Responding to congressional pressure, the Bush administration on Friday said it is suspending oil deliveries into the government's Strategic Petroleum Reserve for the remainder of the year.
The move came days after Congress passed legislation requiring President Bush to temporarily halt shipments into the reserve in hopes of lowering gasoline prices. The president is expected to sign the bill.
The decision came as Bush, visiting Saudi Arabia, sought to get the Saudis to pump more oil. Saudi Arabia announced it decided a week ago that it increase production by 300,000 barrels a day in response to customer requests, although it also told U.S. officials it believes world supplies are sufficient to meet demand.
The Energy Department said it will not sign six-month contracts schedule to have begun starting July 1, for the acceptance of 76,000 barrels of oil a day. The department also plans to defer deliveries under existing contracts once the legislation passed by Congress late Wednesday becomes law.
Bush had opposed halting the shipments, arguing that such a relatively small amount of oil would not influence prices. The reserve, a system of salt caverns on the Louisiana and Texas Gulf coast, is 97 percent full, holding 701 million barrels of crude.
The stockpile, currently sufficient to cover two months of oil imports, is kept as a cushion in case of a major disruption of oil supplies.
It's not clear how much of an impact — if any — the interruption of deliveries into the reserve will have on oil or gasoline prices.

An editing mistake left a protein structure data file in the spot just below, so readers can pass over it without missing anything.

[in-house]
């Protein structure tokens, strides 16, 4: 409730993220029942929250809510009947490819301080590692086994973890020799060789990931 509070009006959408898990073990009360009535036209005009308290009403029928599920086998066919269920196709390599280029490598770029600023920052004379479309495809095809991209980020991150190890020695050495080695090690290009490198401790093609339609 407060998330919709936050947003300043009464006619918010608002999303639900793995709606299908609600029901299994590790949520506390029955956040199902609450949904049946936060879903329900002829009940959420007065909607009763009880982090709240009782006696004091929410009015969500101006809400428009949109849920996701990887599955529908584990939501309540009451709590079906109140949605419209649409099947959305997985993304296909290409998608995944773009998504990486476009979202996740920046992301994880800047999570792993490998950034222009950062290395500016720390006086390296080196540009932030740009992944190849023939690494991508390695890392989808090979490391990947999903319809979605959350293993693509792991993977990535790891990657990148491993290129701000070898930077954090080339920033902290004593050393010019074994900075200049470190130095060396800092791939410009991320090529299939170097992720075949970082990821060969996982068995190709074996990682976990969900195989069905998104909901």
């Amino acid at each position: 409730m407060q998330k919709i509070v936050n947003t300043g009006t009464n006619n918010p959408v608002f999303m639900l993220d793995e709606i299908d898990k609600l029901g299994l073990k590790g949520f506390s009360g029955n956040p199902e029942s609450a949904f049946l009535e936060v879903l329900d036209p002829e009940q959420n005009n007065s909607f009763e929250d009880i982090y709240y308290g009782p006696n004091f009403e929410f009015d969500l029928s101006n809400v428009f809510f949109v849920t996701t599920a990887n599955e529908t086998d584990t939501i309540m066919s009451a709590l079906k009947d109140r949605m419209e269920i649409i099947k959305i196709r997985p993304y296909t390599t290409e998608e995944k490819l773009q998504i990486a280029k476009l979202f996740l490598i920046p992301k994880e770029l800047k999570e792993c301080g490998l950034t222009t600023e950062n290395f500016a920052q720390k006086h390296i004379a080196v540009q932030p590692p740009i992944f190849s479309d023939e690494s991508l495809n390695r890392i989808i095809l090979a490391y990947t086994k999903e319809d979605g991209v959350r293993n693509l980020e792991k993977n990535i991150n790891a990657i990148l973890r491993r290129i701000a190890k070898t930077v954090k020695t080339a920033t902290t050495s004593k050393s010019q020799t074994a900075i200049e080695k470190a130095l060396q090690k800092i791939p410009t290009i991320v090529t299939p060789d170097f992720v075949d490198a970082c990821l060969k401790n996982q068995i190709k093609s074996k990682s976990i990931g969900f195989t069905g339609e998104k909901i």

Crude oil prices were about $126 a barrel and held firm Friday on the New York Mercantile Exchange, despite the U.S. and Saudi announcements. Average gasoline costs were nearly $3.79 a gallon, according to AAA and the Oil Price Information Service.
Both the House and Senate by lopsided votes this week directed the president to suspend the oil SPR shipments with both Republicans and Democrats saying it made no sense for the government to take oil at today's prices. The crude oil would better be left on the market to increase commercial supplies, they said.
The government accepts the oil in lieu of royalty payments that otherwise would go into the U.S. Treasury on oil taken from U.S. land and offshore waters. Administration officials emphasized they are not actually "buying" oil, but critics say the U.S. Treasury in any case is losing revenue.